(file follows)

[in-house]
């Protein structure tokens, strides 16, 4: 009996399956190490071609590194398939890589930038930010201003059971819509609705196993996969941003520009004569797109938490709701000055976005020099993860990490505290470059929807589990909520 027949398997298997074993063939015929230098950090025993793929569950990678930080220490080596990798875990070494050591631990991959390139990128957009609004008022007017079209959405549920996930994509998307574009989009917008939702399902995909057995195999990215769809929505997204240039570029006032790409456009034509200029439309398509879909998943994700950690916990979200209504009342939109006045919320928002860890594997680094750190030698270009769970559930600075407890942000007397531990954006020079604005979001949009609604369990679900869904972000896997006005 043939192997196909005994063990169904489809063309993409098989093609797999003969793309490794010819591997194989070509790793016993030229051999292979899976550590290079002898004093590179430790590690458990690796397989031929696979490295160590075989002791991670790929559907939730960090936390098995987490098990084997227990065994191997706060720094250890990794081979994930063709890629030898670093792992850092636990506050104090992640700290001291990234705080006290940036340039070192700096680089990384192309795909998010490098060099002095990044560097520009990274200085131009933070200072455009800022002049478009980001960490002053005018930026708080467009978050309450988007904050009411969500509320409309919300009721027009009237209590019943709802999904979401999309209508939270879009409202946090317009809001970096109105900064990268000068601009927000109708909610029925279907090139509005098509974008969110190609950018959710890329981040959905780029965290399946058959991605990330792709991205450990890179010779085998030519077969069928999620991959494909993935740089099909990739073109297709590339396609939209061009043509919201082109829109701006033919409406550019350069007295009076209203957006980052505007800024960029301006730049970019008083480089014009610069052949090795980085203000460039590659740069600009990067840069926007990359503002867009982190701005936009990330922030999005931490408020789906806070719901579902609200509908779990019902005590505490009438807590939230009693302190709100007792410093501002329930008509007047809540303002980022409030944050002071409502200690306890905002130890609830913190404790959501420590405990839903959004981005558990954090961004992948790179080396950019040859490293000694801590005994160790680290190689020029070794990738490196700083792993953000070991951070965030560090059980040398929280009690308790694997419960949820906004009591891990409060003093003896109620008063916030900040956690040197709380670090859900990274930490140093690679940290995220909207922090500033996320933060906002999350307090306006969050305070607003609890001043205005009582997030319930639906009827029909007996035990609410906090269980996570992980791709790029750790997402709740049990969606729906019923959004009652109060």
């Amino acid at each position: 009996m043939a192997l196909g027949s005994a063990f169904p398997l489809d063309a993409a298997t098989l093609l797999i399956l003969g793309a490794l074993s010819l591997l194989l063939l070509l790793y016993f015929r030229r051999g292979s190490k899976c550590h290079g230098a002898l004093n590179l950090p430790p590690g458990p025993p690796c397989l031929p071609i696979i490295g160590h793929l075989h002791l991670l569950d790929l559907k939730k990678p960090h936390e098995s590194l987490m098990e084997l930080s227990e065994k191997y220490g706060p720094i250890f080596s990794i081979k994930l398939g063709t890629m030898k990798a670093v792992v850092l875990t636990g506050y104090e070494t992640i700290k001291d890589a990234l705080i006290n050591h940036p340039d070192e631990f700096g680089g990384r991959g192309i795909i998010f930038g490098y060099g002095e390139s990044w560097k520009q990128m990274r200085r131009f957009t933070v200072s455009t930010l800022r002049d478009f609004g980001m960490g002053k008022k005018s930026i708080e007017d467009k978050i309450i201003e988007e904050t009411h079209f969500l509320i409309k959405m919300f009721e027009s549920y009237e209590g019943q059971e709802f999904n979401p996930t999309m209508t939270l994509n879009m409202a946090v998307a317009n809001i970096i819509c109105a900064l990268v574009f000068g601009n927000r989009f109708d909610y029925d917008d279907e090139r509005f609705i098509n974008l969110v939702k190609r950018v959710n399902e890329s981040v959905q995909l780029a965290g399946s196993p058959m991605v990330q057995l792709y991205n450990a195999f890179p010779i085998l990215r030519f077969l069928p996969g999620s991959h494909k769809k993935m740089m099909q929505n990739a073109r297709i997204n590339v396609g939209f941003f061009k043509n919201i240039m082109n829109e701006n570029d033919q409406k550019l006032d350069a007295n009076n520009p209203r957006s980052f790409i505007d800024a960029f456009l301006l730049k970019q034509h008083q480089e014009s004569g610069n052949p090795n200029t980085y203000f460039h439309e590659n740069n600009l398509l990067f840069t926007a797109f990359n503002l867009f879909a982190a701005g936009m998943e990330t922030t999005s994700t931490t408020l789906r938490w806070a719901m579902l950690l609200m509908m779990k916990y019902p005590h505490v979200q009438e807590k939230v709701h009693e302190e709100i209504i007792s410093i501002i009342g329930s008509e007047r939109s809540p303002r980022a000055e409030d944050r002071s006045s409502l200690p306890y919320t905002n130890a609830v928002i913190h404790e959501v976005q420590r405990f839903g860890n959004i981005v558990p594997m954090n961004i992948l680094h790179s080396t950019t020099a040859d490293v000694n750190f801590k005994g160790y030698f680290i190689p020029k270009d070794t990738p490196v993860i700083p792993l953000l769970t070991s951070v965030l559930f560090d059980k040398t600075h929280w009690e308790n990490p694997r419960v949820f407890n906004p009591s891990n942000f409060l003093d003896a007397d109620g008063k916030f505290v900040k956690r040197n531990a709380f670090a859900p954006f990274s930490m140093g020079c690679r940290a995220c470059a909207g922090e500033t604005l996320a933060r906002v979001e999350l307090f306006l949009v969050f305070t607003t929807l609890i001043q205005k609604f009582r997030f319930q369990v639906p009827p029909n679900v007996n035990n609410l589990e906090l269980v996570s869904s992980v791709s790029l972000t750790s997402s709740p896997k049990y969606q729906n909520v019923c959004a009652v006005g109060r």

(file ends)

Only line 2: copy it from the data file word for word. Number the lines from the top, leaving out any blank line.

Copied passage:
């Protein structure tokens, strides 16, 4: 009996399956190490071609590194398939890589930038930010201003059971819509609705196993996969941003520009004569797109938490709701000055976005020099993860990490505290470059929807589990909520 027949398997298997074993063939015929230098950090025993793929569950990678930080220490080596990798875990070494050591631990991959390139990128957009609004008022007017079209959405549920996930994509998307574009989009917008939702399902995909057995195999990215769809929505997204240039570029006032790409456009034509200029439309398509879909998943994700950690916990979200209504009342939109006045919320928002860890594997680094750190030698270009769970559930600075407890942000007397531990954006020079604005979001949009609604369990679900869904972000896997006005 043939192997196909005994063990169904489809063309993409098989093609797999003969793309490794010819591997194989070509790793016993030229051999292979899976550590290079002898004093590179430790590690458990690796397989031929696979490295160590075989002791991670790929559907939730960090936390098995987490098990084997227990065994191997706060720094250890990794081979994930063709890629030898670093792992850092636990506050104090992640700290001291990234705080006290940036340039070192700096680089990384192309795909998010490098060099002095990044560097520009990274200085131009933070200072455009800022002049478009980001960490002053005018930026708080467009978050309450988007904050009411969500509320409309919300009721027009009237209590019943709802999904979401999309209508939270879009409202946090317009809001970096109105900064990268000068601009927000109708909610029925279907090139509005098509974008969110190609950018959710890329981040959905780029965290399946058959991605990330792709991205450990890179010779085998030519077969069928999620991959494909993935740089099909990739073109297709590339396609939209061009043509919201082109829109701006033919409406550019350069007295009076209203957006980052505007800024960029301006730049970019008083480089014009610069052949090795980085203000460039590659740069600009990067840069926007990359503002867009982190701005936009990330922030999005931490408020789906806070719901579902609200509908779990019902005590505490009438807590939230009693302190709100007792410093501002329930008509007047809540303002980022409030944050002071409502200690306890905002130890609830913190404790959501420590405990839903959004981005558990954090961004992948790179080396950019040859490293000694801590005994160790680290190689020029070794990738490196700083792993953000070991951070965030560090059980040398929280009690308790694997419960949820906004009591891990409060003093003896109620008063916030900040956690040197709380670090859900990274930490140093690679940290995220909207922090500033996320933060906002999350307090306006969050305070607003609890001043205005009582997030319930639906009827029909007996035990609410906090269980996570992980791709790029750790997402709740049990969606729906019923959004009652109060």